Halo Orbits of the Circular Restricted Three Body Problem

With this in hand, we can develop a method for finding a periodic orbit from an approximation. In 1978 Richardson developed a third order approximation to the families of halo orbits about L1, L2, L3. Since the Richardson approximations satisfy all the symmetries of the circular restricted three body problem, they all pierce the plane y = 0 perpendicularly. Using the piercing point as an initial guess to an actual periodic orbit, we have

If we integrate this point until it pierces the plane y=0, we get:

if

we have a periodic orbit. Thus we wish to develop a scheme such that after such an integration the x-velocity and z-velocity vanish.

Given the trajectory associated with our initial point, phi, such that:

and

Restricting our change in the X vector to:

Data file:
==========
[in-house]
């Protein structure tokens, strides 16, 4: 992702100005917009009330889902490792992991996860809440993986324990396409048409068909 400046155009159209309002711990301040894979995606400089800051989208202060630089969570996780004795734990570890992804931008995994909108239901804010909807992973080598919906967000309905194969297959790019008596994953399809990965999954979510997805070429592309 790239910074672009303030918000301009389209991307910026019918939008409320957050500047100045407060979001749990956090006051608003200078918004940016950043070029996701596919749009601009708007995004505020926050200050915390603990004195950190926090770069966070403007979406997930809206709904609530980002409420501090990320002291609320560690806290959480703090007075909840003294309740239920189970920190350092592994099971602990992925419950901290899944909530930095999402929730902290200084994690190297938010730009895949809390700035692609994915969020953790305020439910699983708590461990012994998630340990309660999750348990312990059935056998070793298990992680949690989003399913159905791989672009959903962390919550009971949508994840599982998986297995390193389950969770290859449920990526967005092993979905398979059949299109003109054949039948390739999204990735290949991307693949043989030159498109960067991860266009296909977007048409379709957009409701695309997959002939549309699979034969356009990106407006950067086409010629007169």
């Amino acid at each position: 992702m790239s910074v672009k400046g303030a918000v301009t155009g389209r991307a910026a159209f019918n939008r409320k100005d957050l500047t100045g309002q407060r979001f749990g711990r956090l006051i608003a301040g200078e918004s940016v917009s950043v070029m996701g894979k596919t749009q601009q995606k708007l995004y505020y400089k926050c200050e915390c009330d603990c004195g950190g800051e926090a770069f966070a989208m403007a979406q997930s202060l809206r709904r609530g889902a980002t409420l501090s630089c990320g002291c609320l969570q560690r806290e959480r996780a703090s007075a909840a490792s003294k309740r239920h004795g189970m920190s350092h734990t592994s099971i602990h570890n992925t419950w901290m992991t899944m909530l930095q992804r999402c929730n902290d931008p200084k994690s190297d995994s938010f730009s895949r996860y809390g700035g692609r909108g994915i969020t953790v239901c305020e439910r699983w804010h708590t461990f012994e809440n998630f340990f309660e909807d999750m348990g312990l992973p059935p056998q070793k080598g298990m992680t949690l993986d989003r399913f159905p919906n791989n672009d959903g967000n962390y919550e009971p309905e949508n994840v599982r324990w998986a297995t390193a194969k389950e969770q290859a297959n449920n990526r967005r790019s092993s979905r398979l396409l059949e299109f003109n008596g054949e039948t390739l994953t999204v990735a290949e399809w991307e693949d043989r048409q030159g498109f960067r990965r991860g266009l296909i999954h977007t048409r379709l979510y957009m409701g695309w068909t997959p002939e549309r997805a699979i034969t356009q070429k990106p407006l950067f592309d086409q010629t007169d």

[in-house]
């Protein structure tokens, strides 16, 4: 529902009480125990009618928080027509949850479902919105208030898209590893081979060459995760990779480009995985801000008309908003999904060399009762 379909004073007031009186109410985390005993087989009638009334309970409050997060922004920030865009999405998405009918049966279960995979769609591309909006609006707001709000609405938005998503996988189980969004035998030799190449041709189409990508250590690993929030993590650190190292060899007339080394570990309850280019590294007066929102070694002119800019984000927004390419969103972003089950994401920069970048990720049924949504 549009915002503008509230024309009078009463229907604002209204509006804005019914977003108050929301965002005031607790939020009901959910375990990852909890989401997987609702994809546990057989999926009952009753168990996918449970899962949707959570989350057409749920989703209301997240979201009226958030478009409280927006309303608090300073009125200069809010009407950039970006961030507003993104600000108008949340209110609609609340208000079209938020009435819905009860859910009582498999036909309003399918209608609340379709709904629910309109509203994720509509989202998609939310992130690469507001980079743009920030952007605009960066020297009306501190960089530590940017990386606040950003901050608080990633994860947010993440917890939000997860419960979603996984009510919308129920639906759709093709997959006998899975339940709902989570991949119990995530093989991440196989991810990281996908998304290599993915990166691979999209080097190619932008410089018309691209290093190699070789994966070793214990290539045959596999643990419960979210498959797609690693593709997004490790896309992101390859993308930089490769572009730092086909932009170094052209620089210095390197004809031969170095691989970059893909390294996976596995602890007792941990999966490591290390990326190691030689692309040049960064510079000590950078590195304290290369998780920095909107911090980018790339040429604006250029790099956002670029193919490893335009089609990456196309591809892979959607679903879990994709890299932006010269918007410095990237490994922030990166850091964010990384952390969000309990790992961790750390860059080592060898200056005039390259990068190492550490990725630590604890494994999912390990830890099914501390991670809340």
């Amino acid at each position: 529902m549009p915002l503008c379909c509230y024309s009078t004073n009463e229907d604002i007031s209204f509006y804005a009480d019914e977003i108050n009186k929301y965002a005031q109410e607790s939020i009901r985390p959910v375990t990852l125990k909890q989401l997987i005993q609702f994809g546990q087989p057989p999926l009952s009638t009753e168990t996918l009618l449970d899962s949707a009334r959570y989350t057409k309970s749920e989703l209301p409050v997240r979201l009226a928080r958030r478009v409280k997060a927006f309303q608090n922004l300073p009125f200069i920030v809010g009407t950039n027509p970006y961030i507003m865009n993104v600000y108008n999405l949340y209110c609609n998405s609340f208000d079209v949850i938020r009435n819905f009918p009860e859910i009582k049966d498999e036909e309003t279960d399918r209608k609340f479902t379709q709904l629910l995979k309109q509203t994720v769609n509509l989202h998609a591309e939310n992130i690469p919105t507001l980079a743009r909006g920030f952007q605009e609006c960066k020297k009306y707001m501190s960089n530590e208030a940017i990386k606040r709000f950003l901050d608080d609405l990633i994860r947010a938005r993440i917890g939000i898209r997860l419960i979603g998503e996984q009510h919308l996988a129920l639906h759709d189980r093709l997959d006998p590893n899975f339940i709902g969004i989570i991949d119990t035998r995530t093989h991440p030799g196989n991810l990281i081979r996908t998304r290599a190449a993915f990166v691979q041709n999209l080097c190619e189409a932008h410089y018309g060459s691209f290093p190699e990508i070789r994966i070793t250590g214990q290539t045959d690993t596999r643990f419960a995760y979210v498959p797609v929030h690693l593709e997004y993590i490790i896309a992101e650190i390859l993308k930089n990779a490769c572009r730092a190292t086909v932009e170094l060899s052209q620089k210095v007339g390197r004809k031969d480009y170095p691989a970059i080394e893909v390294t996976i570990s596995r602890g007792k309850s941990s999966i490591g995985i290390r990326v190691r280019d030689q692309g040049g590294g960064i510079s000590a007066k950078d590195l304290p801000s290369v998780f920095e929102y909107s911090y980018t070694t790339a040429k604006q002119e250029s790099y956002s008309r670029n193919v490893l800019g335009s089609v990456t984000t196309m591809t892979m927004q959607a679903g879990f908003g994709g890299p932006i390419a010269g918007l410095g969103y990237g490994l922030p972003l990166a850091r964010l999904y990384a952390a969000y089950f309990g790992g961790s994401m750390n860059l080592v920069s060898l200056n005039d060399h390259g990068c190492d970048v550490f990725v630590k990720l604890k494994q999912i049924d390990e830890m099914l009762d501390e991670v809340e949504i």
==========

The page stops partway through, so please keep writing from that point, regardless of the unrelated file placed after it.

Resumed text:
we find a new guess by solving

where the #'s represent values we do not care about.

This leads to a linear system of four equations and three unknowns, allowing us to use one variable to parameterize the family of periodic orbits.

The following illustration shows a single employment of the scheme to locate periodic orbits. The red orbit is created by integrating the seed forward until it intersects the y=0 plane (line in this projection). For ease of illustration the time-reversal symmetric partner of this orbit is drawn as it's mirror image below the line y=0. This orbit is not periodic because it does not intersect the y=0 plane perpendicularly. We employ the method illustrated above to produce a new guess for the periodic orbit. The orbit corresponding to this new guess is green. One can see that this orbit intersects the y=0 plane nearly normal, indicating that this is a better approximation to the periodic orbit. This scheme is re-applied until an approximation to a periodic orbit is found to the desired accuracy.

Continue